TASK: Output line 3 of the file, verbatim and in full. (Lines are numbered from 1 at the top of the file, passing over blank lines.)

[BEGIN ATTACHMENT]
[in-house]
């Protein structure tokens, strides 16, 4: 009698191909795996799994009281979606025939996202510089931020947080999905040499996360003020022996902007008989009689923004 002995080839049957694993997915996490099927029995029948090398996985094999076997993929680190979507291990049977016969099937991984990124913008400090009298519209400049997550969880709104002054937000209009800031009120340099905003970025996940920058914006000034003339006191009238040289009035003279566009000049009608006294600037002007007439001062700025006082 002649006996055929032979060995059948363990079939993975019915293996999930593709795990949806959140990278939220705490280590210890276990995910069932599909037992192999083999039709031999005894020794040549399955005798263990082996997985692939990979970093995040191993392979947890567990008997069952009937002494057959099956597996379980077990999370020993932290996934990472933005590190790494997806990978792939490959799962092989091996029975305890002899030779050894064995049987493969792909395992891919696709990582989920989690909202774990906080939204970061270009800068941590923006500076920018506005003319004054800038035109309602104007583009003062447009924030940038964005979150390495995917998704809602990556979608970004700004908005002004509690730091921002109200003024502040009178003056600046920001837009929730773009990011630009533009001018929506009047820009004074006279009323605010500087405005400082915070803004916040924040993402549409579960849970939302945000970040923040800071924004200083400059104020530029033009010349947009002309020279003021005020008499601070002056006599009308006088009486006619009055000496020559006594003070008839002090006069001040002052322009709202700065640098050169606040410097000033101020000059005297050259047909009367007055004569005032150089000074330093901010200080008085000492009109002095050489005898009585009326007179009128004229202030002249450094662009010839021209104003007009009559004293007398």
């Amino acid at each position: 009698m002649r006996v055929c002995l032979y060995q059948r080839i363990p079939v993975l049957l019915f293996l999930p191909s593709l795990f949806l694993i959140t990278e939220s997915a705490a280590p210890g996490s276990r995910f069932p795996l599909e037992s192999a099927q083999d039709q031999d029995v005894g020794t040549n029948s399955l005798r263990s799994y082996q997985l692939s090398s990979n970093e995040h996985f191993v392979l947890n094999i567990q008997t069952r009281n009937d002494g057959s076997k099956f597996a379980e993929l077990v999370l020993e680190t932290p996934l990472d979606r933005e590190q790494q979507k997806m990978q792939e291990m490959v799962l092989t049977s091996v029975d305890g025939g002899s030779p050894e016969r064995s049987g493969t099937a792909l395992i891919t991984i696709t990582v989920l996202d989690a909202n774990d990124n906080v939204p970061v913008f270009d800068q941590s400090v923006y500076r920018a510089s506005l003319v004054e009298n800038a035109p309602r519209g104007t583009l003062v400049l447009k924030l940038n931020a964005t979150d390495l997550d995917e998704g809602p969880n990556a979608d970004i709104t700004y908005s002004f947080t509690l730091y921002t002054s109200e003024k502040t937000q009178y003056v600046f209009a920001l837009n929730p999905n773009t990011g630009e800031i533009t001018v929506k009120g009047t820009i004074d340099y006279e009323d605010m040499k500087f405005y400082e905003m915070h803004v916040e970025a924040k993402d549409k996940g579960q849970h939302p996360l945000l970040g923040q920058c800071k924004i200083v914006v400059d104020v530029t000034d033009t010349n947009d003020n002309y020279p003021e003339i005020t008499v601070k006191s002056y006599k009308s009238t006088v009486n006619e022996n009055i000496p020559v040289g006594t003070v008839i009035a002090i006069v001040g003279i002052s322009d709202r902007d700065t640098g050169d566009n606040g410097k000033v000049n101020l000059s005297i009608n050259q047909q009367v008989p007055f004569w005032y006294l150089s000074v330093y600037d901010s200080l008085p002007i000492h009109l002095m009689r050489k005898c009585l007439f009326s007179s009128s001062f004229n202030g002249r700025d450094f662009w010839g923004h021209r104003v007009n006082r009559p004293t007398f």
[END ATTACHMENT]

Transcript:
């Amino acid at each position: 009698m002649r006996v055929c002995l032979y060995q059948r080839i363990p079939v993975l049957l019915f293996l999930p191909s593709l795990f949806l694993i959140t990278e939220s997915a705490a280590p210890g996490s276990r995910f069932p795996l599909e037992s192999a099927q083999d039709q031999d029995v005894g020794t040549n029948s399955l005798r263990s799994y082996q997985l692939s090398s990979n970093e995040h996985f191993v392979l947890n094999i567990q008997t069952r009281n009937d002494g057959s076997k099956f597996a379980e993929l077990v999370l020993e680190t932290p996934l990472d979606r933005e590190q790494q979507k997806m990978q792939e291990m490959v799962l092989t049977s091996v029975d305890g025939g002899s030779p050894e016969r064995s049987g493969t099937a792909l395992i891919t991984i696709t990582v989920l996202d989690a909202n774990d990124n906080v939204p970061v913008f270009d800068q941590s400090v923006y500076r920018a510089s506005l003319v004054e009298n800038a035109p309602r519209g104007t583009l003062v400049l447009k924030l940038n931020a964005t979150d390495l997550d995917e998704g809602p969880n990556a979608d970004i709104t700004y908005s002004f947080t509690l730091y921002t002054s109200e003024k502040t937000q009178y003056v600046f209009a920001l837009n929730p999905n773009t990011g630009e800031i533009t001018v929506k009120g009047t820009i004074d340099y006279e009323d605010m040499k500087f405005y400082e905003m915070h803004v916040e970025a924040k993402d549409k996940g579960q849970h939302p996360l945000l970040g923040q920058c800071k924004i200083v914006v400059d104020v530029t000034d033009t010349n947009d003020n002309y020279p003021e003339i005020t008499v601070k006191s002056y006599k009308s009238t006088v009486n006619e022996n009055i000496p020559v040289g006594t003070v008839i009035a002090i006069v001040g003279i002052s322009d709202r902007d700065t640098g050169d566009n606040g410097k000033v000049n101020l000059s005297i009608n050259q047909q009367v008989p007055f004569w005032y006294l150089s000074v330093y600037d901010s200080l008085p002007i000492h009109l002095m009689r050489k005898c009585l007439f009326s007179s009128s001062f004229n202030g002249r700025d450094f662009w010839g923004h021209r104003v007009n006082r009559p004293t007398f």